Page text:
But if you are processing a list of a few thousand records, then infinity is actually a bit more finite and we can further narrow down our min-max values.

Adding borders to infinite

Because of this infinite uncertainty, we have to define boundaries if we are to work with them. If we know that 1,000 iterations is too much to calculate data on 5 numbers, then we don't have to run our loops longer than necessary. And for that, most languages offer the ability to break out of loops whenever you please.

    if (iteration>1000)

    // do cool stuff here

It's also a good practice to have these type of checks in place regardless of data size, just to be sure that everything is functioning accordingly. My approach in the past when working with millions of records at any one time was to process a few tens of thousands and then to wait and ask for input to continue. This would allow me to see if whatever data was processed at that moment was indeed processed correctly.

Resource management

If you are going to be working with unknown and large iterations, then you have to monitor your resources carefully. And for the most part that means not creating objects in memory for each iteration. Declaring everything within the scope of your loop iteration should be enough to clear it from the buffer on each iteration. But if not, then each programming for the most part has their own way of clearing variables and objects from memory.

This is probably the most important aspect of loop management, because it has the most real-world effect. This is where hardware can fail or behave in completely unexpected ways. This is similar to how arcade machines from the 80's had death screens when played long enough. There came a point where the hardware simply had no memory to keep going and so the results were random and chaotic at best.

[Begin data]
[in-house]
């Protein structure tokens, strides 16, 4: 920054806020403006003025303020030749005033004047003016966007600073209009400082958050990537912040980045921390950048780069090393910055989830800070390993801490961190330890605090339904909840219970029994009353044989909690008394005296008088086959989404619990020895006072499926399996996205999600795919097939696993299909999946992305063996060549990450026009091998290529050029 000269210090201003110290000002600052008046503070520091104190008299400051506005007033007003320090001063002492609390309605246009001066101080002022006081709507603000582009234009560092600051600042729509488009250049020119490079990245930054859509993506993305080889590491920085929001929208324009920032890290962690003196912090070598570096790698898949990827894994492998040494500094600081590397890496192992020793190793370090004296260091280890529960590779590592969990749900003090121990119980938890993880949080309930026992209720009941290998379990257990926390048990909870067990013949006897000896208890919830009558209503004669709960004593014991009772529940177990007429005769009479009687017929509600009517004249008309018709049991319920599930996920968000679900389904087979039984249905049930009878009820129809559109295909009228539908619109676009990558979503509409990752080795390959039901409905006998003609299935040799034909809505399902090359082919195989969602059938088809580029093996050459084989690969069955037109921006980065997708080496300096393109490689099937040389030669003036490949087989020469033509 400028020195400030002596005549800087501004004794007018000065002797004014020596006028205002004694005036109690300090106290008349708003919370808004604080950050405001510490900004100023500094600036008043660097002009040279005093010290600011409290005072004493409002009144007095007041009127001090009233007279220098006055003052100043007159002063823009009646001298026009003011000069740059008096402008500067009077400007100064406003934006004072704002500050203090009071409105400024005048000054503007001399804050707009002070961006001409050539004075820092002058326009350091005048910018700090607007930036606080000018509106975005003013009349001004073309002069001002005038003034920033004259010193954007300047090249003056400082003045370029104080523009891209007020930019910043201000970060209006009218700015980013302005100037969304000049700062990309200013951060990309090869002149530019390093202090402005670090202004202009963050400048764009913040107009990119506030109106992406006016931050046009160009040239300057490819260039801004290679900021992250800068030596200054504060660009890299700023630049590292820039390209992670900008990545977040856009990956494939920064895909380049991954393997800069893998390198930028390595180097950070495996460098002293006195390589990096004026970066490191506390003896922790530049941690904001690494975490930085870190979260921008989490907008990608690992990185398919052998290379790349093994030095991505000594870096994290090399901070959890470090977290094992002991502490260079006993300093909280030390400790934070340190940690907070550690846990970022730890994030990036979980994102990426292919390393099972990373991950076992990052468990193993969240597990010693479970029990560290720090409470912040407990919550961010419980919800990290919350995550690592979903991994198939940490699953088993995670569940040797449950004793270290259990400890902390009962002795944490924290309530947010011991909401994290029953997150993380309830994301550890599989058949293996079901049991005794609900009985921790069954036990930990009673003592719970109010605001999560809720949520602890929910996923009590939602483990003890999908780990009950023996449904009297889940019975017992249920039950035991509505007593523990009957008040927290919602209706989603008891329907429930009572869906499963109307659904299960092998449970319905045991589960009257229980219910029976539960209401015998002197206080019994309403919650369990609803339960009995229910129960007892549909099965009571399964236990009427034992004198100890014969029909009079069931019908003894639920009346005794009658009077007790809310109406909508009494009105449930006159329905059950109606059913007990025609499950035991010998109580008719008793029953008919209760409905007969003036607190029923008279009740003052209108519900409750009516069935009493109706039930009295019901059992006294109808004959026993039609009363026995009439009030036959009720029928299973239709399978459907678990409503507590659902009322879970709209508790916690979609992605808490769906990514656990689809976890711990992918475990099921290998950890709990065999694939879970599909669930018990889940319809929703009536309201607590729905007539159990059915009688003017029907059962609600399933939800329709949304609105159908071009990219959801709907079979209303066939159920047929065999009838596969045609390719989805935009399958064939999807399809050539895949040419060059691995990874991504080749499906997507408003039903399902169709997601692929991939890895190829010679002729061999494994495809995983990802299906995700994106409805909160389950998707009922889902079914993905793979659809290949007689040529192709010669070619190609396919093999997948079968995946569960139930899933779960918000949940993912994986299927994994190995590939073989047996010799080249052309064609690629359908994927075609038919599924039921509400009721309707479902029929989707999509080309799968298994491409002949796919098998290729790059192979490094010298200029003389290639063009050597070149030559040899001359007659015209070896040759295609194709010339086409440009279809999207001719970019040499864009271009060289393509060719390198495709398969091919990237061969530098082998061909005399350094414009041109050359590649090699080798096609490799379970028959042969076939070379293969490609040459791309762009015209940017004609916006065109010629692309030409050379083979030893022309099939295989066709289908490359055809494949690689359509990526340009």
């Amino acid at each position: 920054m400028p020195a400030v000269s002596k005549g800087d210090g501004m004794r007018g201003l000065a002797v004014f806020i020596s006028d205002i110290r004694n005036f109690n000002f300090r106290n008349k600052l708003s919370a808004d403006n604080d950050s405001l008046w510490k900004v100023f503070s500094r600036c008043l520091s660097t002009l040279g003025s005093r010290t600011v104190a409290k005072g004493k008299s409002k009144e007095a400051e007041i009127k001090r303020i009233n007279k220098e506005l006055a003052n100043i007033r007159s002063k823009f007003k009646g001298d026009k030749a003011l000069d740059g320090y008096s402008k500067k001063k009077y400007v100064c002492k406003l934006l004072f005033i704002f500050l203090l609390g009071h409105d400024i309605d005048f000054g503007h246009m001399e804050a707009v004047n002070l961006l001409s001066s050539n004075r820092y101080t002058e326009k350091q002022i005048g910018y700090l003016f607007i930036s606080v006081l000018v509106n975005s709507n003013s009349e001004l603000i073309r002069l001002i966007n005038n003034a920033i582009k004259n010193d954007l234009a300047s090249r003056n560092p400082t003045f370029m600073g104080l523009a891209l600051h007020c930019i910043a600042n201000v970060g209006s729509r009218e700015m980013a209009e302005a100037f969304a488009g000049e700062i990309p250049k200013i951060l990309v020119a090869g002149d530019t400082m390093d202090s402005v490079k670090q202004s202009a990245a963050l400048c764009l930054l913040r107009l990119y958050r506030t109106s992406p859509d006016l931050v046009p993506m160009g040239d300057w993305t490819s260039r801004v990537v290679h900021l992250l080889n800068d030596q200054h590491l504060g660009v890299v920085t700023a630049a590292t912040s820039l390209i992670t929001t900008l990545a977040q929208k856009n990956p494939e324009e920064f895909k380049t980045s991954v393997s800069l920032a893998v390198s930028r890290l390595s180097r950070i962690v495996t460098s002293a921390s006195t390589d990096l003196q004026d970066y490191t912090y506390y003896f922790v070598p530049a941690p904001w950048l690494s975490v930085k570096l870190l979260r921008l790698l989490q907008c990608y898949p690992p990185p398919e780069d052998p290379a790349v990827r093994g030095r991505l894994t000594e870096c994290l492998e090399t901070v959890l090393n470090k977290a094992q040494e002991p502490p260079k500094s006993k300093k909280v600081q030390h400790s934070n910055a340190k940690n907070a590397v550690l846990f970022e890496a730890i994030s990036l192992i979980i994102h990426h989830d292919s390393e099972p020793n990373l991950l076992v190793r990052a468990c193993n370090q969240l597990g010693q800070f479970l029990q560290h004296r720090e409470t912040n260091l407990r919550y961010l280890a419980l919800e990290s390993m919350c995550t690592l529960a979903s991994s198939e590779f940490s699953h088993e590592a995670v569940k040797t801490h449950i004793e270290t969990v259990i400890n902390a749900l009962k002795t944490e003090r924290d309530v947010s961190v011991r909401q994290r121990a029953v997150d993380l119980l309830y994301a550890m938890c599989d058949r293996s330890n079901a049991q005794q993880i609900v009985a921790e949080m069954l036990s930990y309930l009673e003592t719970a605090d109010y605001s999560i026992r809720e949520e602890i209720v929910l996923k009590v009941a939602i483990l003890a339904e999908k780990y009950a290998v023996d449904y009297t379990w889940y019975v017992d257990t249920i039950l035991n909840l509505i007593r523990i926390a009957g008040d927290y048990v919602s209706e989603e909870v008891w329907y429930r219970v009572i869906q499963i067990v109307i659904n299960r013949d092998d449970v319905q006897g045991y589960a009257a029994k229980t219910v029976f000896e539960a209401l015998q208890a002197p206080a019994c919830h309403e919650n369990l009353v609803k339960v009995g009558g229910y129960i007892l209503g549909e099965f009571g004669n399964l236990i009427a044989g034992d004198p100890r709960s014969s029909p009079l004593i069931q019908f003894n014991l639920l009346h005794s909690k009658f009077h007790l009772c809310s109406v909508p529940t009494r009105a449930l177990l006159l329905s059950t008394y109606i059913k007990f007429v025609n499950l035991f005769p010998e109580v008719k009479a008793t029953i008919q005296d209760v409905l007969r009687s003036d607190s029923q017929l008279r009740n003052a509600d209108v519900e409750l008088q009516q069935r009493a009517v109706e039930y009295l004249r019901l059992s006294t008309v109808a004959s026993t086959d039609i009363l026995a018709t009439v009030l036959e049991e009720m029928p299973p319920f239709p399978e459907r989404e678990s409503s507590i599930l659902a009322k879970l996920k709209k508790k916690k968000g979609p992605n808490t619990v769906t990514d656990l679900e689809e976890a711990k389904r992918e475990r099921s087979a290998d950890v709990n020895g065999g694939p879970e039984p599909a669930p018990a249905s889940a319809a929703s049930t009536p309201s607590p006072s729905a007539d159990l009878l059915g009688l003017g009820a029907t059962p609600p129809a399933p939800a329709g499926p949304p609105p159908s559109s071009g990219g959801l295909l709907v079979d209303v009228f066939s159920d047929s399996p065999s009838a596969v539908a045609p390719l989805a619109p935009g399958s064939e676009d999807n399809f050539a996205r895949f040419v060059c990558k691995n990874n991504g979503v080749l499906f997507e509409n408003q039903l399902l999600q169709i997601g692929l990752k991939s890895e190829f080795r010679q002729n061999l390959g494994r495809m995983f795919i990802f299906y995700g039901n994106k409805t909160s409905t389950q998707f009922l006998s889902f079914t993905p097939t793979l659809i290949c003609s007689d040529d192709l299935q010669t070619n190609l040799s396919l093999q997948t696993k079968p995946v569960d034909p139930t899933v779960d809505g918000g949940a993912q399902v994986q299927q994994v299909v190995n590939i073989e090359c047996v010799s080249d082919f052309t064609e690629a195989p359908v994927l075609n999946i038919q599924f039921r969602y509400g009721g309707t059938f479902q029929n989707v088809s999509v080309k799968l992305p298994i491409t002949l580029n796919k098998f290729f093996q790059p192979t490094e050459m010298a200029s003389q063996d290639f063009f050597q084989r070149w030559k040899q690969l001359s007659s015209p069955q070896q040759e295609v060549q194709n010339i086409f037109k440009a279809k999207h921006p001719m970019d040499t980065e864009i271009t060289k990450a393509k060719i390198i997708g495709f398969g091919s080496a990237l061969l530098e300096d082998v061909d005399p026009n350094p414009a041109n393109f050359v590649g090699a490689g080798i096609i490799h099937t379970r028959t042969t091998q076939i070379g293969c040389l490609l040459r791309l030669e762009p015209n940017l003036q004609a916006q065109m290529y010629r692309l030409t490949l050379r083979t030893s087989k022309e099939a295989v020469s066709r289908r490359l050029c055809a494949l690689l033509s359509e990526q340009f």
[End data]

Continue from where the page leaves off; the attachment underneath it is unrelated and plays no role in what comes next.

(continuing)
Their usefulness

Despite the resource eating uncertainty of infinite loops, they do have their place in software engineering for the mere fact that many times you won't be working with detailed and known data with a known finish point. Sometimes you'll be looking for patterns in large datasets and one iteration can very well depend on the one before it, so we have to let these algorithms run and do their thing.

But they also come in handy for the following more specified scenarios as well.

In video games

Video games for example usually have a primary looping function that runs continuously doing all of the primary calculations required to render the current scene. And when that scene ends really depends on the player. It could be 2 minutes, or you could be just standing there on a field collecting virtual flowers for hours. But theoretically, you could very well stand there for infinity, and the game would have to follow suit.

Operating systems